Tuesday, June 13, 2017

French elections and austerity economics

French parliamentary elections took place on Sunday. François Hollande won the Presidency five years ago and his Socialists won a majority in Parliament by campaigning against Merkel's austerity policies. Then they got into office and spent five years trying to implement Merkel's austerity policies. The Socialists came in fifth place on Sunday. According to the estimates in Spiegel Online, they could wind up losing 88% of their parliamentary seats.

President Macron's conservative party that was formed a year ago, La République en marche (LREM) won first place. And it looks like Macron will have a solid majority of parliamentary seats, even without a coalition with the conservative Gaullist Republican Party, which came in a distant second place. (So mächtig wird En Marche Spiegel Online 12.06.2017)

BBC News reports (French election: How dominant will Macron party be? 06/122017):

With 32.32% of the vote, even if it was on a low turnout, LREM crushed its rivals on both the right and left.

Ahead in 400 constituencies out of the 577 that make up France's National Assembly, the party is heading for a convincing majority far higher than the 289 seats needed to control parliament. That does not even take into account the 100-odd seats where Mr Macron's centrist MoDem allies are in the lead.

His centrist alliance could control 415 to 455 seats after the second round on 18 June, experts predict. His first-round success is even more impressive than the first round of the presidential election, which he won with 24.1% of the vote.
Jean-Luc Mélenchon’s new, actually-left France Unbowed party came in fourth ahead of the socialists. This Guardianpiece by Angelique Chrisafis, Emmanuel Macron's party set for landslide in French parliamentary elections 06/11/2017, calls France Unbowed a "new hard-left movement." In Angela Merkel's EU, any party that advocates something like Richard Nixon's brand of Keynesian economics counts as "far left." The Socialists, though, came in fifth place and could wind up losing something like nine-tenths of their Parliament seats. (Stefan Simons, Der Durchmarche Spiegel Online 12.06.2017) This was a crushing defeat for the ruling party of the last five years.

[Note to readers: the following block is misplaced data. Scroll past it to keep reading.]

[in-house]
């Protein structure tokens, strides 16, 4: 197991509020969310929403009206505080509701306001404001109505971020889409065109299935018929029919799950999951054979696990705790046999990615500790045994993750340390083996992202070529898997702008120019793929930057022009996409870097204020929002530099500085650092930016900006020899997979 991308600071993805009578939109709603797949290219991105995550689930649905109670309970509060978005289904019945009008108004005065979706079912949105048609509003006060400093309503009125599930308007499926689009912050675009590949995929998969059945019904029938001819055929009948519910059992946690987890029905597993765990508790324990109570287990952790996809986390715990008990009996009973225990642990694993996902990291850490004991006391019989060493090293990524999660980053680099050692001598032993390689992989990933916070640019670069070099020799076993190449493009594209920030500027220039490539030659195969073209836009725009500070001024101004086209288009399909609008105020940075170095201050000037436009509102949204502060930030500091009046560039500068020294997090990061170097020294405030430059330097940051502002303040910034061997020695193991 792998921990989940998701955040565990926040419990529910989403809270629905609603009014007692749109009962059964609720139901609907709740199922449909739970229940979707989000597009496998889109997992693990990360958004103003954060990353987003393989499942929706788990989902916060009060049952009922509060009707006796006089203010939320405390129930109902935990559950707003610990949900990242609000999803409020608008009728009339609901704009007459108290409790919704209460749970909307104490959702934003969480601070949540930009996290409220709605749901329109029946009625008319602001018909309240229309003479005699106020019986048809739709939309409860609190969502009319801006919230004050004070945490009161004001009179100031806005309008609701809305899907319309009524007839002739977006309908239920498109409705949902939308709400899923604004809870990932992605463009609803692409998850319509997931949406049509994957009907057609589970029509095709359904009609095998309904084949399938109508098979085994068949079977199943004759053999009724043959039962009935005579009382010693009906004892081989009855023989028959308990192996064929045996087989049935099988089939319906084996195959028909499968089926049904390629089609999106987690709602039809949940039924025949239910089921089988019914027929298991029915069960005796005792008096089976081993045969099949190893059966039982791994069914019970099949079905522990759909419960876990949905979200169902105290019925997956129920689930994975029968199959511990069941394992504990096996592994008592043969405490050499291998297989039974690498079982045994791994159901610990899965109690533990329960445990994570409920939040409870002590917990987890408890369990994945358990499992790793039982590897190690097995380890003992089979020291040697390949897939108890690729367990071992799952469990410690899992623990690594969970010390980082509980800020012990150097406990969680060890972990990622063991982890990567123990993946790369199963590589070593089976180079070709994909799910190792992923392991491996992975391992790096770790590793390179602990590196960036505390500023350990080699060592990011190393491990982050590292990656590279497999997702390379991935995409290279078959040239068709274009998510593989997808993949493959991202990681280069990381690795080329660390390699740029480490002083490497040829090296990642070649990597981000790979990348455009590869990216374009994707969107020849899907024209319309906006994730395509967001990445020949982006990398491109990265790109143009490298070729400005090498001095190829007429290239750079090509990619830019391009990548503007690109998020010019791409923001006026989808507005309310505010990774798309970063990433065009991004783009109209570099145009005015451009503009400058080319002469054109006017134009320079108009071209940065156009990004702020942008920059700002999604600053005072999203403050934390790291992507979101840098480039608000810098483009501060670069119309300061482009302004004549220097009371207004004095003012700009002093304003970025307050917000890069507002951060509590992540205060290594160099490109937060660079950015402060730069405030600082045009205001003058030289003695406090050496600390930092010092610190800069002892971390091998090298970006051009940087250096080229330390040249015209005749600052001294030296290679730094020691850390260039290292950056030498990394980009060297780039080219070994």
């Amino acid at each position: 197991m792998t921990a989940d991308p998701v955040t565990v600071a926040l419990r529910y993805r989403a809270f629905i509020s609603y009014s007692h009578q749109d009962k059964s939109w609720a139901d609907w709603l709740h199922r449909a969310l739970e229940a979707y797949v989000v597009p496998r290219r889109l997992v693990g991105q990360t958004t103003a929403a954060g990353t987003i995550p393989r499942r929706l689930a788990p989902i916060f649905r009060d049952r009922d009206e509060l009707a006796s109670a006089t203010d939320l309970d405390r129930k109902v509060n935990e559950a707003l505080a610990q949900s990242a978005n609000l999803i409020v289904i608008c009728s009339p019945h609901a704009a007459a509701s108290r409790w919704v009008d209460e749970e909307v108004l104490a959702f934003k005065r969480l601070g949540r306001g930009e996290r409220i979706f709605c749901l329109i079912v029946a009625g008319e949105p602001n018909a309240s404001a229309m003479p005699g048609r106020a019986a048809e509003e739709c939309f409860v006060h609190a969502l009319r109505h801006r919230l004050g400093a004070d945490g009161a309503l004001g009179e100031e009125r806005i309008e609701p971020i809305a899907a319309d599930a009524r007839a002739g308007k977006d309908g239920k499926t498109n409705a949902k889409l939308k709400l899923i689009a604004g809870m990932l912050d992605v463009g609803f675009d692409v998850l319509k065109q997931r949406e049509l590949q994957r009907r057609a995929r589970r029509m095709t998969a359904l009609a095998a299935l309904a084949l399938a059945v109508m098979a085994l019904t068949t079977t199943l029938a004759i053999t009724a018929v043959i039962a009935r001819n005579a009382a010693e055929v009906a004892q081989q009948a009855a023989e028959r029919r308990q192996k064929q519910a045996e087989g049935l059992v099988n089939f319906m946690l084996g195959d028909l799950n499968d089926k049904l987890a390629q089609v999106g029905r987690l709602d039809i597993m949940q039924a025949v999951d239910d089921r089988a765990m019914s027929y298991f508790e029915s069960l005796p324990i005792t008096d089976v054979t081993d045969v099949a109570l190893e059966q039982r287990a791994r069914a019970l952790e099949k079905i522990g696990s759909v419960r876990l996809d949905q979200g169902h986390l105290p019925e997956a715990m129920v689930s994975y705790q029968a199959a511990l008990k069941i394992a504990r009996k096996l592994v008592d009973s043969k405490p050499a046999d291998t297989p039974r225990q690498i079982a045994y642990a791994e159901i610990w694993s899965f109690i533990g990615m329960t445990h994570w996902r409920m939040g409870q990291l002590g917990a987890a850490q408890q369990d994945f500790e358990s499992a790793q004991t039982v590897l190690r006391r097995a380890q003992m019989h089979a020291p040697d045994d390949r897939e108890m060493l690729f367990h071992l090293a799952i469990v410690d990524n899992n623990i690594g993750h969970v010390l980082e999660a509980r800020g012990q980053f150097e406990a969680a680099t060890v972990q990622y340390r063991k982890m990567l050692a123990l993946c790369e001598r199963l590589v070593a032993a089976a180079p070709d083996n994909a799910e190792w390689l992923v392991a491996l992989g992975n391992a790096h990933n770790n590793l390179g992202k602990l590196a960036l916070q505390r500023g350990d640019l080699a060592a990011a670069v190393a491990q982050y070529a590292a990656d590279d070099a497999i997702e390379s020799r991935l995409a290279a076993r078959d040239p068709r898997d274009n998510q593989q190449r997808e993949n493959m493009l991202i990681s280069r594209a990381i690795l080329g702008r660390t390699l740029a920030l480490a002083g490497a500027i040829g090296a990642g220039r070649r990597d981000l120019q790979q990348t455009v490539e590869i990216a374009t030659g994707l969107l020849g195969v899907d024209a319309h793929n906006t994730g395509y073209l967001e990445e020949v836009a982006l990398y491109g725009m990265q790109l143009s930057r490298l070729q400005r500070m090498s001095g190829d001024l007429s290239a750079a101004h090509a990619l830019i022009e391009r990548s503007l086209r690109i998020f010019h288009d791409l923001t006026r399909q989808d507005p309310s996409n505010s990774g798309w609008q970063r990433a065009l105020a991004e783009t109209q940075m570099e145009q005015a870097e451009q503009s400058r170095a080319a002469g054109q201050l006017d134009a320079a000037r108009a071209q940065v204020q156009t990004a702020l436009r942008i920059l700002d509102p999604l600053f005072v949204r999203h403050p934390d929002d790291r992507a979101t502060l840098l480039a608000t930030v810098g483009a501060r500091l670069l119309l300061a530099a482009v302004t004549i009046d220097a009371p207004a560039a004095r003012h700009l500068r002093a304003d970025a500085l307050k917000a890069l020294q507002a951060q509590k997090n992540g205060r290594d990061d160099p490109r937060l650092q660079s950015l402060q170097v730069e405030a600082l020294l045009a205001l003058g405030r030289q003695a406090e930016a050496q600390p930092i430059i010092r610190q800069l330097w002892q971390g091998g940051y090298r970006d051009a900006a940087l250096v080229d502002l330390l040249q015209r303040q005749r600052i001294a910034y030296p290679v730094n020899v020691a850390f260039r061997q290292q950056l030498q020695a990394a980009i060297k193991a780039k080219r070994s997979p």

The combined vote for France Unbowed (the English initials FU are kind of unfortunate) and the crushed austerian Socialist Party was bigger than that for the far-right National Front. That means that being identified with Trump and Putin has become a much bigger political liability in Europe in the last few months.

The BBC News report linked above explains some of Macron's proposals, which include the stock neoliberal budget cuts, pension reductions reduced work protections, cutting taxes for corporations.

Jakob Augstein (Jeremy Schulz oder Martin Macron? Spiegel Online 12.06.2017) says of Macron, "Er ist einfach ein Monsieur Merkel à la française. Und wie sozial dieser angebliche Sozialliberale seinen Landsleuten noch vorkommt, wenn er erst einmal mit ihnen fertig ist, das wird man sehen." ("He is simple a Monsieur Merkel à la française. And how social this alleged social-liberal will appear to his people if he gets the chance to do what he wants, we will see.")

Alex Main of the Center of Economic and Policy Research (CEPR) talks about Macron's challenges in France's New President Wins Parliament Vote, But Faces Problems Implementing Program The Real News 06/12/2017:

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